dates between the sixth and seventh centuries, and since much of it was found in grave contexts it might be more reasonable to suggest a sixth century date for its foundation. The Acropolis Basilica, for which we suggest a date of the middle to late sixth century,25 contains a number of significant features such as a synthronon, a possible ambo and a monumental doorway leading from the narthex to the nave. A striking peculiarity of the Acropolis Basilica is what we reconstruct as a dome over the bema and possibly smaller domes over the north and south apses, rather than a standard pitched roof (FIG. 35.10). Some of these significant elements can be seen in the six other Peloponnesian triple-aped basilicas. Both Ayia Sofia (FIG. 35.15) and Tigani (FIG. 35.16) had synthrona and it is likely that Skyllountia (FIG. 35.19) had one also, although the remains are somewhat overgrown and it is difficult to establish conclusively. The excavations at Apidea (FIG. 35.17), Ayia Marina (FIG. 35.20) and Choutsa (FIG. 35.18) have not revealed a synthronon, but in each case it cannot be firmly ruled out. In terms of possible ambo features, the only one of the six to have clear evidence for an ambo is Tigani, and in this case it is located close to the bema, thereby not causing a great obstruction in the centre of the nave.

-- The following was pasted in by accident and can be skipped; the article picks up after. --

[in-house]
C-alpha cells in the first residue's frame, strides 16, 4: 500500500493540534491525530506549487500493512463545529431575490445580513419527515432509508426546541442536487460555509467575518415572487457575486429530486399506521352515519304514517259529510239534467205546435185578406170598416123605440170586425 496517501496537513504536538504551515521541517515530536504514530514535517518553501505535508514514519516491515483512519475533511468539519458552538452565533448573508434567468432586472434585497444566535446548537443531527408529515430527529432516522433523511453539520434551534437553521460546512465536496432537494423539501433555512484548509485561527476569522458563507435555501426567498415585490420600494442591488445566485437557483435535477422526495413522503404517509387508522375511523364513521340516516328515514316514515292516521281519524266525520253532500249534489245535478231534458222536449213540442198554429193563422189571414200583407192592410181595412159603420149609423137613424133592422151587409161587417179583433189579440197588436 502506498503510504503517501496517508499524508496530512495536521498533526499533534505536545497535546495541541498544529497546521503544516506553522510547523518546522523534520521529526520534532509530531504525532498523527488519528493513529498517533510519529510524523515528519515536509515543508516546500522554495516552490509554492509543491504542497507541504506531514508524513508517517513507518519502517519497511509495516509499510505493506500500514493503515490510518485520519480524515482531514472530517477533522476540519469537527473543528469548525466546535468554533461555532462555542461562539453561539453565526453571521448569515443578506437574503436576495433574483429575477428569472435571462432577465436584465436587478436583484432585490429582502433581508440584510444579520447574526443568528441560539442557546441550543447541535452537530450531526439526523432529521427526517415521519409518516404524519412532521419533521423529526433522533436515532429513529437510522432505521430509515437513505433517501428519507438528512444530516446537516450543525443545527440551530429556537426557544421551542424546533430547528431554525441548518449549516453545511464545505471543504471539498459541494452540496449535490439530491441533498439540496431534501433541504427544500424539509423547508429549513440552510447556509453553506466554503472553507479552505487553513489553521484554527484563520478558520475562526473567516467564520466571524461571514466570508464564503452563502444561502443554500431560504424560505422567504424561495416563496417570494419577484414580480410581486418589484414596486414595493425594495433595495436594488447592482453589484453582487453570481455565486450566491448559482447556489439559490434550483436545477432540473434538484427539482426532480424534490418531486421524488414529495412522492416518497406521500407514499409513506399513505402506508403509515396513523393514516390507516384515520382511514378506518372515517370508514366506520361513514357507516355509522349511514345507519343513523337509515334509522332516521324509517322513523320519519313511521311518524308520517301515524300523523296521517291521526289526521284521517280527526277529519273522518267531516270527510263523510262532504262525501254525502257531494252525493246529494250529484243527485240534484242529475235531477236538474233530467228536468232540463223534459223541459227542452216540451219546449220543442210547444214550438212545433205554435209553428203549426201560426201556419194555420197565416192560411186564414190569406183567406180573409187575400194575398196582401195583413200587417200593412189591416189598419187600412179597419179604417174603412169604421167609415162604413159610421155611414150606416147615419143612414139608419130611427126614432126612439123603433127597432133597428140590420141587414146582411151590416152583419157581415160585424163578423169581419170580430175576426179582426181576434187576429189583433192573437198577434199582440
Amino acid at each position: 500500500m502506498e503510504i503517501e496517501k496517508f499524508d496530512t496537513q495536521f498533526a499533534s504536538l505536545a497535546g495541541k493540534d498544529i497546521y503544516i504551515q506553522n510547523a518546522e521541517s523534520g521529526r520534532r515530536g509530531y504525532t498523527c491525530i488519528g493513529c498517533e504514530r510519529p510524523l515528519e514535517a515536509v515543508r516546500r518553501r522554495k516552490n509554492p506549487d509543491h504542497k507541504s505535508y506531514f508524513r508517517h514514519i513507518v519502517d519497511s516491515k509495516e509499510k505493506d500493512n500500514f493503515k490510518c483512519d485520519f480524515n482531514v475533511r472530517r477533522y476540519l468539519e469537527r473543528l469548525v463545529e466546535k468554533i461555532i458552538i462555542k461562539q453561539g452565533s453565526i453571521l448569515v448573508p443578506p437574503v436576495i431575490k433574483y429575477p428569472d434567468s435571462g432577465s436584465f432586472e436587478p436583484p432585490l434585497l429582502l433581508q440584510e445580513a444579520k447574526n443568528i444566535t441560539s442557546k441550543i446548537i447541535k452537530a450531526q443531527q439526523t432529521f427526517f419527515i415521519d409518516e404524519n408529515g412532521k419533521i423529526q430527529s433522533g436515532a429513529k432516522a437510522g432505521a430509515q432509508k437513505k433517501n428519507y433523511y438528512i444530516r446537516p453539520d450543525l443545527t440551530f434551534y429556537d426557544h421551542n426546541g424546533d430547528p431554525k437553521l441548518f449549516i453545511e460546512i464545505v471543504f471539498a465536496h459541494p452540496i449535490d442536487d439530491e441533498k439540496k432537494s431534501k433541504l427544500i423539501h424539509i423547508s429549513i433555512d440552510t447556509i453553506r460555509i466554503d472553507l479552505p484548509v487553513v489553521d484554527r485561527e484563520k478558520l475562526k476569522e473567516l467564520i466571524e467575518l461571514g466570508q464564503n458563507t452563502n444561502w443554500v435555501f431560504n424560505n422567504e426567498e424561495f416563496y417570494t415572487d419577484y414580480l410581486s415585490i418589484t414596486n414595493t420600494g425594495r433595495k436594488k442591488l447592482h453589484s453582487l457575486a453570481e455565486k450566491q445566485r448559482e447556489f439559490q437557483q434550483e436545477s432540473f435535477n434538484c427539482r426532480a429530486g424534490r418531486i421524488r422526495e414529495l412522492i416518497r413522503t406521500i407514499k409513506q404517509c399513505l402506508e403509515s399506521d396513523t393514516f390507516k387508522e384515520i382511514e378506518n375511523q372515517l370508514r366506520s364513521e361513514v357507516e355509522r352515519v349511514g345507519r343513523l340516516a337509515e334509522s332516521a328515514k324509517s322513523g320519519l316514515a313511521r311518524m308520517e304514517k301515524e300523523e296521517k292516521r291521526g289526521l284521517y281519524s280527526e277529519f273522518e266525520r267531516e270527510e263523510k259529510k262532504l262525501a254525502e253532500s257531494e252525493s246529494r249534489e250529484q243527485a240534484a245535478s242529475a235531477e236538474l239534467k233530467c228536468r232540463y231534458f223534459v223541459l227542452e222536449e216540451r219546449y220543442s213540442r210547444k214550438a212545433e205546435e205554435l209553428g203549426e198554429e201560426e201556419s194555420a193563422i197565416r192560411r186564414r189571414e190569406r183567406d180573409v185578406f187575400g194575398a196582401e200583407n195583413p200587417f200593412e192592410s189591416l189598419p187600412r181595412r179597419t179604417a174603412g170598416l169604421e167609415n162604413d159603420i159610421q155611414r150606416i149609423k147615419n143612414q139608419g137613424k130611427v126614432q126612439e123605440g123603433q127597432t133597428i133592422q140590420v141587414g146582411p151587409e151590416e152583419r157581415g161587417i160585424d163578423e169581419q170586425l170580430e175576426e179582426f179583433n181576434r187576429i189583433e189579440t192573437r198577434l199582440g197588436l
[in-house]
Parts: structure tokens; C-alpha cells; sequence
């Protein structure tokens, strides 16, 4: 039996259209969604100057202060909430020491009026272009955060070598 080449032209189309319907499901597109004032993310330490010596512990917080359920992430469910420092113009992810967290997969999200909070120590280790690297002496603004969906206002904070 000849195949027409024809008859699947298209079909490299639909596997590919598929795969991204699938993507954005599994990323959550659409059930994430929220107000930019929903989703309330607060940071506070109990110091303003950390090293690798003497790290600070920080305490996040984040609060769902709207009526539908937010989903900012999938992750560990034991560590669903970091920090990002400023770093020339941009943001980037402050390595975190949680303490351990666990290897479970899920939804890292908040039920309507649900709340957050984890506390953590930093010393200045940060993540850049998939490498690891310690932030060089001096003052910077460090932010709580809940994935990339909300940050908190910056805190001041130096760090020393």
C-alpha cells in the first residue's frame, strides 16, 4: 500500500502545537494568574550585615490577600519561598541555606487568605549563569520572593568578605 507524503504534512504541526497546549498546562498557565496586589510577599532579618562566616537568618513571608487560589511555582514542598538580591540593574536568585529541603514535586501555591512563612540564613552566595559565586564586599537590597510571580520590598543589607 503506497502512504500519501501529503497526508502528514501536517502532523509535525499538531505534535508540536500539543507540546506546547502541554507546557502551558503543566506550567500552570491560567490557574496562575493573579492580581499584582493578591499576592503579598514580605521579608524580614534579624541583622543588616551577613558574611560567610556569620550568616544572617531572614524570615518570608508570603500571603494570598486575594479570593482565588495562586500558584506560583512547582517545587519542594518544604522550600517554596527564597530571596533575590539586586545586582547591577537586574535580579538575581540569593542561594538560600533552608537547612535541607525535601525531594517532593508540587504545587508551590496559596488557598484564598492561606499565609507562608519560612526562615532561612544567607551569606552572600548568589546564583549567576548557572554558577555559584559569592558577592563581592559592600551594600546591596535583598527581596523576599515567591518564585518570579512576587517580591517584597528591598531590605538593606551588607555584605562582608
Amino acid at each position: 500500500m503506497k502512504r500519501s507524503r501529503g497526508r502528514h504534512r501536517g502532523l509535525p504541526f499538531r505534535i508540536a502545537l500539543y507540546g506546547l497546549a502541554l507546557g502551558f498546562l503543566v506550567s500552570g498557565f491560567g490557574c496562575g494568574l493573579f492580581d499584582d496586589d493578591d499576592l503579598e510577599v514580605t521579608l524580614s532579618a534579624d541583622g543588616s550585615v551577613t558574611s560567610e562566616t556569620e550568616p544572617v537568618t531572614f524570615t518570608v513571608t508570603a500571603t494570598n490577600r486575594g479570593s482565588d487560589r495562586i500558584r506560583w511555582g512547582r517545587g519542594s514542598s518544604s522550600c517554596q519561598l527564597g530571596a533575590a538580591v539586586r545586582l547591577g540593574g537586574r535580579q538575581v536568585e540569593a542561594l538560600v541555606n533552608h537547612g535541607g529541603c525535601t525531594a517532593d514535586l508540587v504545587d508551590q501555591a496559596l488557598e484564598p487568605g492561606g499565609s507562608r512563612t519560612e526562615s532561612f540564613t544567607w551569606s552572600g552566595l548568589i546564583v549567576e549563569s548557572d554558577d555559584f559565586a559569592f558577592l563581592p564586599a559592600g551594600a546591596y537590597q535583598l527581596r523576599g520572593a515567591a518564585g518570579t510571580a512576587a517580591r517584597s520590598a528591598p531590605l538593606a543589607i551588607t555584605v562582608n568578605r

Ayia Marina, Ayia Sofia and Apidea26 have the same feature of a large doorway from the narthex to the nave as is present in the Acropolis Basilica. The amount preserved at Choutsa and Skyllountia (FIGS. 35.18, 35.19) makes it difficult to say if there was such a monumental entrance, and this is not a feature at Tigani. Only Tigani27 and Ayia Sofia28 share a similar size with the Acropolis Basilica. As for domes, the plans of Choutsa29 and Ayia Marina do not survive well enough to define how they might have been roofed; there is a semi-dome preserved at Apidea. The plan of Tigani is somewhat skewed,30 which is not surprising given the rough ground landscape it was built on, but a dome is just about possible. More certainly Ayia Sofia and Skyllountia can be reconstructed as having domes over the bema area: in both cases there are load-bearing walls which would make such a reconstruction possible.

25 26 27 28 29 30

Sweetman and Katsara 2002. Oikonomou 1989, Pl. IG; Stampoltzis 1976–8, f ig. 6; Orlandos 1927, fig.10. Drandakis 1979, fig. 1. Stampoltzis 1976–8, fig. 6. Konti 1985, 119. Drandakis 1979, fig. 1.



Fig. 35.15. Ayia Sofia.

Fig. 35.16. Tigani.

Fig. 35.17. Apidea.



Fig. 35.18. Choutsa. [[spelling?]]

Fig. 35.19. Skyllountia. [[spelling?]]

Fig. 35.20. Ayia Marina.